Posted: 4:54 p.m. Thursday, Nov. 14, 2013

Which Seattle restaurants have worst health inspection scores?

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Dining
Dining

By Jeff Dubois

You might expect to find rats and insects around a stinky dumpster outside a restaurant, but inside?

King County Health inspectors recently found evidence of rodents and insects in Tai Kong Style, a Chinese restaurant in the University District.

When we visited the recently, we saw a clear path for rodents from the dumpster, through the open back door.

We also found boxes of produce stacked up outside the bathroom, vegetables on the floor, a container of cooked noodles sitting out waiting to be served, and more food on the ground next to a dirty mop bucket.

No surprise to Seattle foodborne-illness attorney Bill Marler, who said, "These are things that cause people to get sick."

Marler has seen it all. He successfully sued Jack in the Box after the fast-food chain's deadly E. coli outbreak in 1993.

He won a record $15.6 million settlement for 9-year-old Brianne Kiner, who was hospitalized for 189 days during that outbreak.

"One mistake, one violation can cause a problem like that, that can take a company from successful to bankrupt, like that," said Marler.

PHOTOS: Top 10 worst health inspection scores in Seattle

On a recent inspection, Tai Kong Style had one of the worst health inspection scores of any restaurant in Seattle this year.

Every health code violation has a point value; the most critical ones are 25 points. So, a perfect inspection score is zero. 120 points could close a restaurant.

Tai Kong Style scored 91 points. KIRO 7 asked the manager what went wrong:

“The Health Department guy, they gave us a lot of good suggestions and ideas,” the manager said. “And we are doing very well. And the next visit, the second visit, he was very satisfied."

But during that follow-up inspection, some of the workers still didn't have their food worker certification cards, which is a Washington State requirement for any worker who handles food in a restaurant.

Tai Kong Style isn't alone on the list of the worst-scoring restaurants.

Ethiopian restaurant Laco Melza in Seattle's Central District had rodents or insects, the workers weren't washing their hands properly, and some of them didn't have mandatory food certification cards either.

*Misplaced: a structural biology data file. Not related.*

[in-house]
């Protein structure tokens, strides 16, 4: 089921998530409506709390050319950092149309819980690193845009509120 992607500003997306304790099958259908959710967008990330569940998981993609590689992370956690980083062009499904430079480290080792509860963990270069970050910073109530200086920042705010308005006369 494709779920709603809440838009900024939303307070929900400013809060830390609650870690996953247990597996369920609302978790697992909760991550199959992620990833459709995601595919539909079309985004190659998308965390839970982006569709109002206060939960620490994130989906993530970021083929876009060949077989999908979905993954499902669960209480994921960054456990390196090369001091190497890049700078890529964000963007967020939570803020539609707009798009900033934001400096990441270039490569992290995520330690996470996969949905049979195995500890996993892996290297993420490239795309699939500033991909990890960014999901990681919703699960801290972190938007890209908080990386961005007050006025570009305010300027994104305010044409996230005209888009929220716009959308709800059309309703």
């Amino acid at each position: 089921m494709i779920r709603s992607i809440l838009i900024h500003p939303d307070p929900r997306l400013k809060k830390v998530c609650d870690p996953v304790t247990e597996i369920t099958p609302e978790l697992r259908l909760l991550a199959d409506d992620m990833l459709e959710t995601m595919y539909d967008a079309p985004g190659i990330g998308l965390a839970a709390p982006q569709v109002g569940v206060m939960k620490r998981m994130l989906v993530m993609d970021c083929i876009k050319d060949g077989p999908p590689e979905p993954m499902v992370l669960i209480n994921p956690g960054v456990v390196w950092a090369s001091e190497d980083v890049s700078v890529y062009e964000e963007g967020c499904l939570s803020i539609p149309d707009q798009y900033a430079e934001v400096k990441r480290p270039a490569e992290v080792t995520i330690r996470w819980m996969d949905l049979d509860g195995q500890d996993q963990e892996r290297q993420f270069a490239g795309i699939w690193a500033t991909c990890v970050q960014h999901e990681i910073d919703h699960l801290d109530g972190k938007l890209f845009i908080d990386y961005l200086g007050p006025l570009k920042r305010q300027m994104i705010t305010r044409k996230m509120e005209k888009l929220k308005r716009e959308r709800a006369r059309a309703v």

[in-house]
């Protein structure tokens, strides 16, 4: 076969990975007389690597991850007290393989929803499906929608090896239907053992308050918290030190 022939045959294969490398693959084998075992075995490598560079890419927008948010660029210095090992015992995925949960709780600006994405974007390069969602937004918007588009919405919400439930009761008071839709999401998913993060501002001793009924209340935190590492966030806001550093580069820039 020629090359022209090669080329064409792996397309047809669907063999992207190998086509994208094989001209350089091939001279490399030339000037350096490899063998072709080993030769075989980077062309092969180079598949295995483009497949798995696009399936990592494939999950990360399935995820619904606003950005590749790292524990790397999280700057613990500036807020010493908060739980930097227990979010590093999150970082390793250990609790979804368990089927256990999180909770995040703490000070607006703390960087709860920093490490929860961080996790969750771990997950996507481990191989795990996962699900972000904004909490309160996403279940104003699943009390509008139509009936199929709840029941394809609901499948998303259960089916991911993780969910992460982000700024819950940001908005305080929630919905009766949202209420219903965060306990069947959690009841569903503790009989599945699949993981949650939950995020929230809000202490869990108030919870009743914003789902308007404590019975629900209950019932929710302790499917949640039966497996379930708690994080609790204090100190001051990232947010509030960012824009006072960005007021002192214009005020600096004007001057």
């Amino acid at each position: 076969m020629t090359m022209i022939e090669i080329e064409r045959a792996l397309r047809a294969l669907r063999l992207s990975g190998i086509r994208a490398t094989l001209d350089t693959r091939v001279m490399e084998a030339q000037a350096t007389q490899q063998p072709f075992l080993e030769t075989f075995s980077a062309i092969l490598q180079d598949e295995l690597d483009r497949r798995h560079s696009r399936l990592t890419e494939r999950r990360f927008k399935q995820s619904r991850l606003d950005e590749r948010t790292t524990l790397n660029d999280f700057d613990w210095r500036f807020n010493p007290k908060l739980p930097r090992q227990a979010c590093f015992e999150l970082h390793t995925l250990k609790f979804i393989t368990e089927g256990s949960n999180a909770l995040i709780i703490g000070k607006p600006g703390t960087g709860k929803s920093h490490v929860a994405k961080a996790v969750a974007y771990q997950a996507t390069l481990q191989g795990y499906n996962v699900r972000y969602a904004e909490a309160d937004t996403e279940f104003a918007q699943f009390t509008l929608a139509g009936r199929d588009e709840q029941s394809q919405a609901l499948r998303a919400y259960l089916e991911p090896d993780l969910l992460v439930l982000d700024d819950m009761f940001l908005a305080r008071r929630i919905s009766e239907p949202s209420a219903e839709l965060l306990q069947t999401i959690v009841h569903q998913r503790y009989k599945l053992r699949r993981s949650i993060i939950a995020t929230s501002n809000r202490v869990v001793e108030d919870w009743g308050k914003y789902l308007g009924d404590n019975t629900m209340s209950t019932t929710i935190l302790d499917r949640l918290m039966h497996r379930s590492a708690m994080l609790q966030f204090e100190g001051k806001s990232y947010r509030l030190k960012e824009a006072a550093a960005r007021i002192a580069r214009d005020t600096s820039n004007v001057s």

However, on follow-up inspections Laco Melza had fixed those violations.

During an inspection on Oct. 18, workers at Cafe Pho at Northgate Mall were also caught not washing their hands.

And the inspector found evidence of rodents or insects, and potentially contaminated food.

Regular customers were surprised and may not go back.

"Yeah, if my health is at risk, it would be kind of stupid of me to put myself at risk," said Mike Madalina of Mukilteo.

Cafe Pho scored a whopping 105 points in health code violations.

In response to this story, the owner emailed me and said they bought the restaurant just a month before the inspection.

Linh Huynh said she was thankful for the inspector's report and offered this statement:

"We have carefully followed (the) inspector's recommendations and fixed all those mistakes. Those will not happen again."

At Seattle Deli in the International District, inspectors have found uncooked meat sitting on a cool grill, food being kept at temperatures where bacteria could fester, as well as uncovered food poised for contamination.

For whatever reason, many of the restaurants with the worst health inspection scores this year have been Asian or African restaurants, but not all of them.

In July at The Magnolia Village Pub, which is a typical American sports bar, a health inspector found several violations:

The "food-contact surfaces" weren't being maintained, cleaned or sanitized. There was potential food contamination. Workers weren't washing their hands as required.

And some of the food wasn't being kept at the proper temperatures.